Grissom teaches education policy, politics, and leadership at Vanderbilt University's Peabody College of Education and Human Development, where he researches K-12 school leadership, teacher and leader effectiveness, educator mobility, and issues of racial and socioeconomic equity in schools. He is the faculty director of the Tennessee Education Research Alliance, a research-practice partnership between Vanderbilt University and the Tennessee Department of Education.
In the News
Demonstrates that, because of accountability pressures, schools tend to place more effective teachers in tested grades and subjects. Discusses how, in elementary schools, this pattern means that less effective teachers become concentrated in the earliest grades, which harms early grades achievement. These negative effects carry forward into the tested grades that come later.
Takes stock of what we know about multiple measures-based teacher evaluation systems, which have been introduced in the majority of states in recent years.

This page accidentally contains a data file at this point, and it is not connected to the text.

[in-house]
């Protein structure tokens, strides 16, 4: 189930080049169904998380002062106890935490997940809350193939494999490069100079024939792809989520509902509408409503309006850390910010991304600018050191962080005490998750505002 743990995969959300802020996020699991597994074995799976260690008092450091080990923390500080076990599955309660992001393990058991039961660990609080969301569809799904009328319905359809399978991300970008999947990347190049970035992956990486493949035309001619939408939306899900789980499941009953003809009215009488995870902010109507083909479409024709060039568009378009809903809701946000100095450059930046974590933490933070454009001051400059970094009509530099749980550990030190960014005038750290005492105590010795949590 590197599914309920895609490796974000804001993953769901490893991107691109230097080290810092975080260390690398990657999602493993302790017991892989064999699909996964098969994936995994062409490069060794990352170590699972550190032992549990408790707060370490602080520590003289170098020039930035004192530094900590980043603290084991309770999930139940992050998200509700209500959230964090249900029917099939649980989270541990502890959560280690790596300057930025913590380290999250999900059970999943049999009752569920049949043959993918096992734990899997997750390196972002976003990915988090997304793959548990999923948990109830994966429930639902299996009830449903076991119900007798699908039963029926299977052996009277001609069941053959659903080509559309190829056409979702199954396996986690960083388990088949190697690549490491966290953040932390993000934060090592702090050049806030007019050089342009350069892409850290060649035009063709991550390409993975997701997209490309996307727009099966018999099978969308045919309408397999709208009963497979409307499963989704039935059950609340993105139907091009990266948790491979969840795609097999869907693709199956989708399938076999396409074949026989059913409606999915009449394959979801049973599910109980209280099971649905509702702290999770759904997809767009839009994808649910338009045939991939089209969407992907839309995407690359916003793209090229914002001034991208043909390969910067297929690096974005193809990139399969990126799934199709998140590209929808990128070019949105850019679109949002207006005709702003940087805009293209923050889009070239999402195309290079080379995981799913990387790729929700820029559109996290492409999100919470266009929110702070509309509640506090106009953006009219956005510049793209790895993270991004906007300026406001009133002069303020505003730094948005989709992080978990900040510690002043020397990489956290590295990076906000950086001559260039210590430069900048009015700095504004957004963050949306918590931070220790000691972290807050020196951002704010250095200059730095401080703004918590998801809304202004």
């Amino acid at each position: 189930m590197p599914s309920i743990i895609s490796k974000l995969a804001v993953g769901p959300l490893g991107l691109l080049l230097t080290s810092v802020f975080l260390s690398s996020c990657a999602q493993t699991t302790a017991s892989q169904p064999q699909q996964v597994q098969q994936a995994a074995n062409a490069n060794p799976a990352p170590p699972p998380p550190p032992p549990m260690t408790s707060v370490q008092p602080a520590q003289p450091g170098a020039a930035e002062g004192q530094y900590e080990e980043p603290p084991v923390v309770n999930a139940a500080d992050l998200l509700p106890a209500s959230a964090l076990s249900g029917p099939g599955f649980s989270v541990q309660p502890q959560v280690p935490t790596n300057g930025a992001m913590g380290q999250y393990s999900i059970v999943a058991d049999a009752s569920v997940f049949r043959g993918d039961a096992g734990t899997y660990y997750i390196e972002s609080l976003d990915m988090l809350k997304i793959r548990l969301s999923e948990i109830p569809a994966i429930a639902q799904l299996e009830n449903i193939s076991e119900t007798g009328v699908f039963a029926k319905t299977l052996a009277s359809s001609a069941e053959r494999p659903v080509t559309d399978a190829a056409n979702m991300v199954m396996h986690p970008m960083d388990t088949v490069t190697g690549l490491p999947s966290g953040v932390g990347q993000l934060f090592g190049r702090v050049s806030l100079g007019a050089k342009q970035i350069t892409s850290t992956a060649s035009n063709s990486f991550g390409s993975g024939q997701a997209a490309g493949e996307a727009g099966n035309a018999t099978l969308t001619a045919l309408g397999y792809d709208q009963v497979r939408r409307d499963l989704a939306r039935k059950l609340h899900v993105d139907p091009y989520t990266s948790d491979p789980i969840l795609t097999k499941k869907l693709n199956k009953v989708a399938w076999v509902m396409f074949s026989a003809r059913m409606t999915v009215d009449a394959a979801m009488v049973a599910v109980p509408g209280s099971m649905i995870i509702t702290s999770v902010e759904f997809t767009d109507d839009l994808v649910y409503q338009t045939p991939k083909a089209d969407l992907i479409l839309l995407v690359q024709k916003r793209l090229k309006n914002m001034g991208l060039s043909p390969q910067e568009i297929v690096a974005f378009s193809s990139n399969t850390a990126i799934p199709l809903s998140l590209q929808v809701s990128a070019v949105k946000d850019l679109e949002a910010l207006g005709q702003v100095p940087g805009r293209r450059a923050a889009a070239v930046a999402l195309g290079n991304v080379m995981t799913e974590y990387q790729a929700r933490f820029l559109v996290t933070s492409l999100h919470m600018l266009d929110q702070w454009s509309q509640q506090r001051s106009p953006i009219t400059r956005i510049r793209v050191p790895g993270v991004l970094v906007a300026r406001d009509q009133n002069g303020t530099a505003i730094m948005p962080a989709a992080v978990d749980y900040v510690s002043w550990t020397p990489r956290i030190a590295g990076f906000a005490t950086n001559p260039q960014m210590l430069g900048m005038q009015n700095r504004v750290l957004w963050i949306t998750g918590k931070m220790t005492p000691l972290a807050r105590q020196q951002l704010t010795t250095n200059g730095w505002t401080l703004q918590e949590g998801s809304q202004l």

Finds that the most commonly used principal licensure examination, the School Leaders Licensure Assessment, fails to predict many measures of principal job performance. Discusses how principal candidates of color are substantially less likely than white candidates to fail the exam, making it more difficult for them to advance to school leadership positions.
Finds that superintendent turnover is substantially higher in the largest school districts. Shows that main predictors of a "non-retirement exit" from the superintendent's office are whether the superintendent is "homegrown" (i.e. was promoted from within) and ratings of how well the school board functions; objective district performance measures do not predict turnover.
Demonstrates that principals give higher ratings to teachers on high-stakes personnel evaluations than those they supply confidentially to researchers, though both sets of ratings predict teachers' value added to student achievement. Finds that principals skew high-stakes ratings up more for some teachers (e.g. beginning teachers) than for others.
Shows that Black children are much less likely than White students to be assigned to gifted programs, even after conditioning on math and reading achievement, socioeconomic status variables, characteristics of the schools they attend, and other factors. Proposes that a major contributor to this gap is that high-achieving Black students are substantially less likely to be identified as gifted when taught by a White classroom teacher.